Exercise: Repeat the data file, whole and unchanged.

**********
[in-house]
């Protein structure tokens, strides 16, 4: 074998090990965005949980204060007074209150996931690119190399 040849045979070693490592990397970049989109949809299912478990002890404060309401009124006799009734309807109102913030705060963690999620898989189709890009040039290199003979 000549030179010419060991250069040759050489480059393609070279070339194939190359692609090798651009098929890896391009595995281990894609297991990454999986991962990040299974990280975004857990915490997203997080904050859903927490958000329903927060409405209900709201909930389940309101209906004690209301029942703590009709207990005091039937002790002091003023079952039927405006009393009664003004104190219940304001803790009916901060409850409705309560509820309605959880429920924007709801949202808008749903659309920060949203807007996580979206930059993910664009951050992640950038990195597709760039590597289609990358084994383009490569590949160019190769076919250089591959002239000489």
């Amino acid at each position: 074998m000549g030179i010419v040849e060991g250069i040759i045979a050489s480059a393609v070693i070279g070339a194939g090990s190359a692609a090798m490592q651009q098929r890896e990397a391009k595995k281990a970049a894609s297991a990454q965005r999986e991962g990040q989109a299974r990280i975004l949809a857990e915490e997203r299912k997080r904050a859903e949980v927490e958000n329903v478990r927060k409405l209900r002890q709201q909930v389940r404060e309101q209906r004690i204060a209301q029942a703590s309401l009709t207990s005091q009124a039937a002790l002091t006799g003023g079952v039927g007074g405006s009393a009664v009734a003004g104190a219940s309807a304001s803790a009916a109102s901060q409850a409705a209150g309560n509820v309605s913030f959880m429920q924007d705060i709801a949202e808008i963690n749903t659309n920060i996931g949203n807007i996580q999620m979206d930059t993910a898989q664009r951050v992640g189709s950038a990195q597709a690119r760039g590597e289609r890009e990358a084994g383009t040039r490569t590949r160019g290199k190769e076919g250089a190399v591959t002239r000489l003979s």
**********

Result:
[in-house]
């Protein structure tokens, strides 16, 4: 074998090990965005949980204060007074209150996931690119190399 040849045979070693490592990397970049989109949809299912478990002890404060309401009124006799009734309807109102913030705060963690999620898989189709890009040039290199003979 000549030179010419060991250069040759050489480059393609070279070339194939190359692609090798651009098929890896391009595995281990894609297991990454999986991962990040299974990280975004857990915490997203997080904050859903927490958000329903927060409405209900709201909930389940309101209906004690209301029942703590009709207990005091039937002790002091003023079952039927405006009393009664003004104190219940304001803790009916901060409850409705309560509820309605959880429920924007709801949202808008749903659309920060949203807007996580979206930059993910664009951050992640950038990195597709760039590597289609990358084994383009490569590949160019190769076919250089591959002239000489």
């Amino acid at each position: 074998m000549g030179i010419v040849e060991g250069i040759i045979a050489s480059a393609v070693i070279g070339a194939g090990s190359a692609a090798m490592q651009q098929r890896e990397a391009k595995k281990a970049a894609s297991a990454q965005r999986e991962g990040q989109a299974r990280i975004l949809a857990e915490e997203r299912k997080r904050a859903e949980v927490e958000n329903v478990r927060k409405l209900r002890q709201q909930v389940r404060e309101q209906r004690i204060a209301q029942a703590s309401l009709t207990s005091q009124a039937a002790l002091t006799g003023g079952v039927g007074g405006s009393a009664v009734a003004g104190a219940s309807a304001s803790a009916a109102s901060q409850a409705a209150g309560n509820v309605s913030f959880m429920q924007d705060i709801a949202e808008i963690n749903t659309n920060i996931g949203n807007i996580q999620m979206d930059t993910a898989q664009r951050v992640g189709s950038a990195q597709a690119r760039g590597e289609r890009e990358a084994g383009t040039r490569t590949r160019g290199k190769e076919g250089a190399v591959t002239r000489l003979s």